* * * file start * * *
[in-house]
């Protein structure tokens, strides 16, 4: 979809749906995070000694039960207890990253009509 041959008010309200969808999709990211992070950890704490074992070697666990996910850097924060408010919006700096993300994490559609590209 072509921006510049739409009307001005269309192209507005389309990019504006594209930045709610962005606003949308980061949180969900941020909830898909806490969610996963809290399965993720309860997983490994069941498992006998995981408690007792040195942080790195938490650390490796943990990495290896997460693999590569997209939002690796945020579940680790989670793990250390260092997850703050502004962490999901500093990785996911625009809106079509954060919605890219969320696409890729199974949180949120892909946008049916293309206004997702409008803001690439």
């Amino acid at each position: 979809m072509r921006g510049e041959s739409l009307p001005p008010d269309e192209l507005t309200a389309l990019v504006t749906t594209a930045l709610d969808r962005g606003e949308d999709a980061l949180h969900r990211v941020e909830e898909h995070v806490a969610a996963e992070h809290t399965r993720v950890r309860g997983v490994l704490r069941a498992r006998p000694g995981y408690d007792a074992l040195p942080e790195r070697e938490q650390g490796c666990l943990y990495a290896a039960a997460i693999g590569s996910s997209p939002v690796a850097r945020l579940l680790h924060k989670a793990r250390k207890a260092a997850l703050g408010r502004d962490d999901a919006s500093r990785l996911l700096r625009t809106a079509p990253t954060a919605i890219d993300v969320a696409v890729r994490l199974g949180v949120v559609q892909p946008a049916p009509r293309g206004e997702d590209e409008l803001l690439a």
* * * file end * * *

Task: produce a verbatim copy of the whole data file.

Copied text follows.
[in-house]
């Protein structure tokens, strides 16, 4: 979809749906995070000694039960207890990253009509 041959008010309200969808999709990211992070950890704490074992070697666990996910850097924060408010919006700096993300994490559609590209 072509921006510049739409009307001005269309192209507005389309990019504006594209930045709610962005606003949308980061949180969900941020909830898909806490969610996963809290399965993720309860997983490994069941498992006998995981408690007792040195942080790195938490650390490796943990990495290896997460693999590569997209939002690796945020579940680790989670793990250390260092997850703050502004962490999901500093990785996911625009809106079509954060919605890219969320696409890729199974949180949120892909946008049916293309206004997702409008803001690439």
């Amino acid at each position: 979809m072509r921006g510049e041959s739409l009307p001005p008010d269309e192209l507005t309200a389309l990019v504006t749906t594209a930045l709610d969808r962005g606003e949308d999709a980061l949180h969900r990211v941020e909830e898909h995070v806490a969610a996963e992070h809290t399965r993720v950890r309860g997983v490994l704490r069941a498992r006998p000694g995981y408690d007792a074992l040195p942080e790195r070697e938490q650390g490796c666990l943990y990495a290896a039960a997460i693999g590569s996910s997209p939002v690796a850097r945020l579940l680790h924060k989670a793990r250390k207890a260092a997850l703050g408010r502004d962490d999901a919006s500093r990785l996911l700096r625009t809106a079509p990253t954060a919605i890219d993300v969320a696409v890729r994490l199974g949180v949120v559609q892909p946008a049916p009509r293309g206004e997702d590209e409008l803001l690439a």